Adventures in Eldercare July 2012
A few weeks ago I came home for a quick lunch and to feed my dog, Rocky. Rocky is a 13 year old Golden Retriever. He used to be waiting at the door for me when he was younger but now I have to go look for him and wake him up. I loaded up his food dish and gave him fresh cold water; he started to eat and I left him to make myself a sandwich. A couple moments later I looked over and Rocky was just standing in front of his food dish staring at his half eaten food.
This lasted long enough that I called out to him; he did not respond or look my way. Now Rocky does not hear very well anymore so I was not surprised he did not respond. I called out again, ROCKY! He looked at me, back at his food, back to me. I walked over to him and shook his bowl under his nose, he quickly started eating again. I think he forgot what he was doing! It was the first time that I realized that Rocky was having difficulties, not unlike many of our elderly care clients, with his memory and staying on task. It helped explain a few other things that had been a bit “odd” lately in his behavior. He had nipped at my son Richard for no apparent reason, perhaps he was confused or frightened.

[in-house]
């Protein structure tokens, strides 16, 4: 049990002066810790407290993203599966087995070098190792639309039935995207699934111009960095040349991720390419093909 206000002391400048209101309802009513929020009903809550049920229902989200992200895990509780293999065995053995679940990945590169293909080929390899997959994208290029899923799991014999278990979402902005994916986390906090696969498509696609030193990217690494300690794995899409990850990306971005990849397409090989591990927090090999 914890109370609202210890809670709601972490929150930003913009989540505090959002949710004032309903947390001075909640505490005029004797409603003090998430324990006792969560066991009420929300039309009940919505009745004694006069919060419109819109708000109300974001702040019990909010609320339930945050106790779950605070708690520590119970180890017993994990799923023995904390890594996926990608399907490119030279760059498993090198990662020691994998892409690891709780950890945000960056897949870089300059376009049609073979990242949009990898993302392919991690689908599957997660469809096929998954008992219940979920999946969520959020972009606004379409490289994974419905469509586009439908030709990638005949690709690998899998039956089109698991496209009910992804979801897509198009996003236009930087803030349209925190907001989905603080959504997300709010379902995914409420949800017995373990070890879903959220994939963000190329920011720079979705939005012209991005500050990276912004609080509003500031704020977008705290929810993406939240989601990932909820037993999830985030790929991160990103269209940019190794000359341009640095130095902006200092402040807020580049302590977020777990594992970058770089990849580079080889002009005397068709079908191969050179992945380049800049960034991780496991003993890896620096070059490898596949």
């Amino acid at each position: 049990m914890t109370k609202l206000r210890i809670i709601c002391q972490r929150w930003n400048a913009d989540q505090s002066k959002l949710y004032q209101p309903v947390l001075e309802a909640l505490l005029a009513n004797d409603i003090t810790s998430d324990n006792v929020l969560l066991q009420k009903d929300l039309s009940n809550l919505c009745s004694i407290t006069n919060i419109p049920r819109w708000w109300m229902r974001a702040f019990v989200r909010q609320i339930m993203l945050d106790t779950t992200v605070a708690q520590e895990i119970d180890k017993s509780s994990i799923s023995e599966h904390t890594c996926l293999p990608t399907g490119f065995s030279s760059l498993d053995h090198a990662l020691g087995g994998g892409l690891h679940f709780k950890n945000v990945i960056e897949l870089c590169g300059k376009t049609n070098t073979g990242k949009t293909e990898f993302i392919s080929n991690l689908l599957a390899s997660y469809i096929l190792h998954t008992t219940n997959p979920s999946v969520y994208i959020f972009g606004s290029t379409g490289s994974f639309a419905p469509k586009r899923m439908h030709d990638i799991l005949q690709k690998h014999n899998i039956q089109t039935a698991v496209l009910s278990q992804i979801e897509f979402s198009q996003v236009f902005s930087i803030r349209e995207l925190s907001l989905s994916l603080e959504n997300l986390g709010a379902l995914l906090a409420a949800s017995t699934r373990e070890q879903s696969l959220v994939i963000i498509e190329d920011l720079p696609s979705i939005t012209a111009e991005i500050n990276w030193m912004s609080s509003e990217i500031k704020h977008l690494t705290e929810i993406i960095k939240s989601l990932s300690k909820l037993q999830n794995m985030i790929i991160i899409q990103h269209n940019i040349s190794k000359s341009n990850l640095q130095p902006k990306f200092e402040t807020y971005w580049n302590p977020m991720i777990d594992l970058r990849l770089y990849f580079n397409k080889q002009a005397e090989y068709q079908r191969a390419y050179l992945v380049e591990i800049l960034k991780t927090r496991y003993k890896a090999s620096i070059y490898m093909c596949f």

The lesson I learned that day was that he was not the same dog that I had all these years, he was different now and he had to be treated differently. I had to start thinking more compassionately about him and put myself in his ‘paws’.
So many of the families we work with in Eldercare are stuck with the image of their vital and active parents and they can’t accept how they have changed. They just want it to be the way it was. But the hard reality is that it is never going to be how it was. Things have changed and how you deal with those changes, and how you accept those changes in your elderly parent or relative will have a profound effect on your level of satisfaction in your interactions. Make those small and large adjustments and put yourself in their “shoes” every now and then and think what it must be like to not remember what you are doing, or not be able to follow a rapid conversation. By doing this you may anticipate a problem before it happens and help smooth out the day to day activities of life with an aging Elder. This is compassion at the most intimate level; a true joy of service will follow.
On the bright side, Rocky and I still go on our daily walk. It used to be about 5 Km but now we are down to around 3 Km and he’s kind of pushing it to do that now. We do walk at a good pace, about 4.5 Km/h, for Rocky, this is the equivalent of a 91 year old man running 5 Km every day. So Rocky may have his limitations in some areas, but if you look at his physical endurance he is still a champion. Eureka! I think there is another lesson to be learned here!
I hope everyone is having an awesome summer. It’s hot, hot, hot, so stay cool, stay hydrated and keep that positive attitude tuned up! It makes life so much better!
Dr. Bruce Veltri operates Victoria Eldercare, a non-medical home care agency matching exceptional care-givers with elderly seniors, to help them maintain independence and remain safely in their own home. Victoria Eldercare can be contacted by phone, 519-429-2644 or the web-site, www.victoriaeldercare.com